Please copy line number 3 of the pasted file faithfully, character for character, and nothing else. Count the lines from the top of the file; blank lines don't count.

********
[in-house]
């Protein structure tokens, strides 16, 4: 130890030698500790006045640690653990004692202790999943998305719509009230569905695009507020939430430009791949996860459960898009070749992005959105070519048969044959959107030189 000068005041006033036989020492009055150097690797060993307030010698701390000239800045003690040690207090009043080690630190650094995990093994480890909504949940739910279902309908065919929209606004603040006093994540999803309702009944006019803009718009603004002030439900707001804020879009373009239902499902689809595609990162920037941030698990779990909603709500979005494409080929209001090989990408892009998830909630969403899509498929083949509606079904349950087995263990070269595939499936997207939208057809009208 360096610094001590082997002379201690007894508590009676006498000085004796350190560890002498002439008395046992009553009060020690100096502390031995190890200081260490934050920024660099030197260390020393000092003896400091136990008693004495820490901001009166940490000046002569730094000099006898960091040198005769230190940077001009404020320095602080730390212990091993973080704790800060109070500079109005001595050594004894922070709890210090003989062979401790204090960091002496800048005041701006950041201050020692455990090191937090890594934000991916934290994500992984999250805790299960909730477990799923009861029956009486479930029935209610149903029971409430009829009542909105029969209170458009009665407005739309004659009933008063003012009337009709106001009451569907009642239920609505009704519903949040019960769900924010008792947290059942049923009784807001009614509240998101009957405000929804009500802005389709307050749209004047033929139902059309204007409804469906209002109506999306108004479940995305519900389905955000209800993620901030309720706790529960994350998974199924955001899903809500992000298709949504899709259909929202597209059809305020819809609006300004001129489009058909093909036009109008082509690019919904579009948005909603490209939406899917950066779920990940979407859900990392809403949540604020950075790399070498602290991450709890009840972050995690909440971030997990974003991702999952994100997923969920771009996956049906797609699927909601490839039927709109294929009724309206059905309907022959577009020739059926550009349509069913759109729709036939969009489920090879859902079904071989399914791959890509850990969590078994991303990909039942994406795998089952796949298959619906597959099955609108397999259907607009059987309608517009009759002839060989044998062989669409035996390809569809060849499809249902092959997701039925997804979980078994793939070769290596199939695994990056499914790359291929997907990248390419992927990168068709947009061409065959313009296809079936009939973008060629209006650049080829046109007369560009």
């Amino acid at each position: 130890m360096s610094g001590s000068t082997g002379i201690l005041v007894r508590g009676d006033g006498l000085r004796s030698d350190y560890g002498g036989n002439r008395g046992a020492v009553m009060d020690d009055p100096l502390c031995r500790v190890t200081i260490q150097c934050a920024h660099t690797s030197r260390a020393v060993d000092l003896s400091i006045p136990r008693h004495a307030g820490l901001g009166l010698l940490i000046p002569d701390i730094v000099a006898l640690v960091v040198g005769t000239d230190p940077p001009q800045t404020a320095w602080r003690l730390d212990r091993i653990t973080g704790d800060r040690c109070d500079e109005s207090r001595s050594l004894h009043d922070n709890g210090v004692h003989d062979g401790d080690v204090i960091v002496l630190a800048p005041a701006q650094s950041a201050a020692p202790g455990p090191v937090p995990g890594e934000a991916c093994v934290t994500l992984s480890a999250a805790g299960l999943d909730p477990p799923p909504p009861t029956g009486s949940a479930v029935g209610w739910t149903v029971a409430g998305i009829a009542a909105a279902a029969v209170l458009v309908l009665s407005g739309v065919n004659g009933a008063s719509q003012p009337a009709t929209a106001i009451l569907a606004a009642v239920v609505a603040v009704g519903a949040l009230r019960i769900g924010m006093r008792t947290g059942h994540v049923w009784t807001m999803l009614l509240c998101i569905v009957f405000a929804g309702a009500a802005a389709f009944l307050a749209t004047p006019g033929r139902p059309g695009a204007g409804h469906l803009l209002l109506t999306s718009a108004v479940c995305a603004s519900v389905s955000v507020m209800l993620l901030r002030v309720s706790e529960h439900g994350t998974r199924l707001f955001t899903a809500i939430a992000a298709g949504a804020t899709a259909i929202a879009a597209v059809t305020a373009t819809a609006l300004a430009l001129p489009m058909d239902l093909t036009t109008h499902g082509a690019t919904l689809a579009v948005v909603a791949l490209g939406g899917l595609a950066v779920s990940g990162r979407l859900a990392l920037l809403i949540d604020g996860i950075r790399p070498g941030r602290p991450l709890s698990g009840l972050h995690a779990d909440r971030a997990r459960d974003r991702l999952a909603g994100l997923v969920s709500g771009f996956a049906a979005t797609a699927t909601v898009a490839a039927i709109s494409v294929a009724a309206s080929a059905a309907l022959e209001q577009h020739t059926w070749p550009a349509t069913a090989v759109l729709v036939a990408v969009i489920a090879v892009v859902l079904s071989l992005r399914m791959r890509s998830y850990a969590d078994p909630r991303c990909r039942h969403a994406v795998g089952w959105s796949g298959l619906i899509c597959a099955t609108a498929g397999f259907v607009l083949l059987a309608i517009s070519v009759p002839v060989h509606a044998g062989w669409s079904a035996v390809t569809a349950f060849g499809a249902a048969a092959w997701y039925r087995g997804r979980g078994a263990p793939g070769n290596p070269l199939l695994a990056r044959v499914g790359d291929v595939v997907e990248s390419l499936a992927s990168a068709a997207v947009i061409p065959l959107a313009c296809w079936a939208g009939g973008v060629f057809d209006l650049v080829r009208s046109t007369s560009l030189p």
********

């Amino acid at each position: 130890m360096s610094g001590s000068t082997g002379i201690l005041v007894r508590g009676d006033g006498l000085r004796s030698d350190y560890g002498g036989n002439r008395g046992a020492v009553m009060d020690d009055p100096l502390c031995r500790v190890t200081i260490q150097c934050a920024h660099t690797s030197r260390a020393v060993d000092l003896s400091i006045p136990r008693h004495a307030g820490l901001g009166l010698l940490i000046p002569d701390i730094v000099a006898l640690v960091v040198g005769t000239d230190p940077p001009q800045t404020a320095w602080r003690l730390d212990r091993i653990t973080g704790d800060r040690c109070d500079e109005s207090r001595s050594l004894h009043d922070n709890g210090v004692h003989d062979g401790d080690v204090i960091v002496l630190a800048p005041a701006q650094s950041a201050a020692p202790g455990p090191v937090p995990g890594e934000a991916c093994v934290t994500l992984s480890a999250a805790g299960l999943d909730p477990p799923p909504p009861t029956g009486s949940a479930v029935g209610w739910t149903v029971a409430g998305i009829a009542a909105a279902a029969v209170l458009v309908l009665s407005g739309v065919n004659g009933a008063s719509q003012p009337a009709t929209a106001i009451l569907a606004a009642v239920v609505a603040v009704g519903a949040l009230r019960i769900g924010m006093r008792t947290g059942h994540v049923w009784t807001m999803l009614l509240c998101i569905v009957f405000a929804g309702a009500a802005a389709f009944l307050a749209t004047p006019g033929r139902p059309g695009a204007g409804h469906l803009l209002l109506t999306s718009a108004v479940c995305a603004s519900v389905s955000v507020m209800l993620l901030r002030v309720s706790e529960h439900g994350t998974r199924l707001f955001t899903a809500i939430a992000a298709g949504a804020t899709a259909i929202a879009a597209v059809t305020a373009t819809a609006l300004a430009l001129p489009m058909d239902l093909t036009t109008h499902g082509a690019t919904l689809a579009v948005v909603a791949l490209g939406g899917l595609a950066v779920s990940g990162r979407l859900a990392l920037l809403i949540d604020g996860i950075r790399p070498g941030r602290p991450l709890s698990g009840l972050h995690a779990d909440r971030a997990r459960d974003r991702l999952a909603g994100l997923v969920s709500g771009f996956a049906a979005t797609a699927t909601v898009a490839a039927i709109s494409v294929a009724a309206s080929a059905a309907l022959e209001q577009h020739t059926w070749p550009a349509t069913a090989v759109l729709v036939a990408v969009i489920a090879v892009v859902l079904s071989l992005r399914m791959r890509s998830y850990a969590d078994p909630r991303c990909r039942h969403a994406v795998g089952w959105s796949g298959l619906i899509c597959a099955t609108a498929g397999f259907v607009l083949l059987a309608i517009s070519v009759p002839v060989h509606a044998g062989w669409s079904a035996v390809t569809a349950f060849g499809a249902a048969a092959w997701y039925r087995g997804r979980g078994a263990p793939g070769n290596p070269l199939l695994a990056r044959v499914g790359d291929v595939v997907e990248s390419l499936a992927s990168a068709a997207v947009i061409p065959l959107a313009c296809w079936a939208g009939g973008v060629f057809d209006l650049v080829r009208s046109t007369s560009l030189p």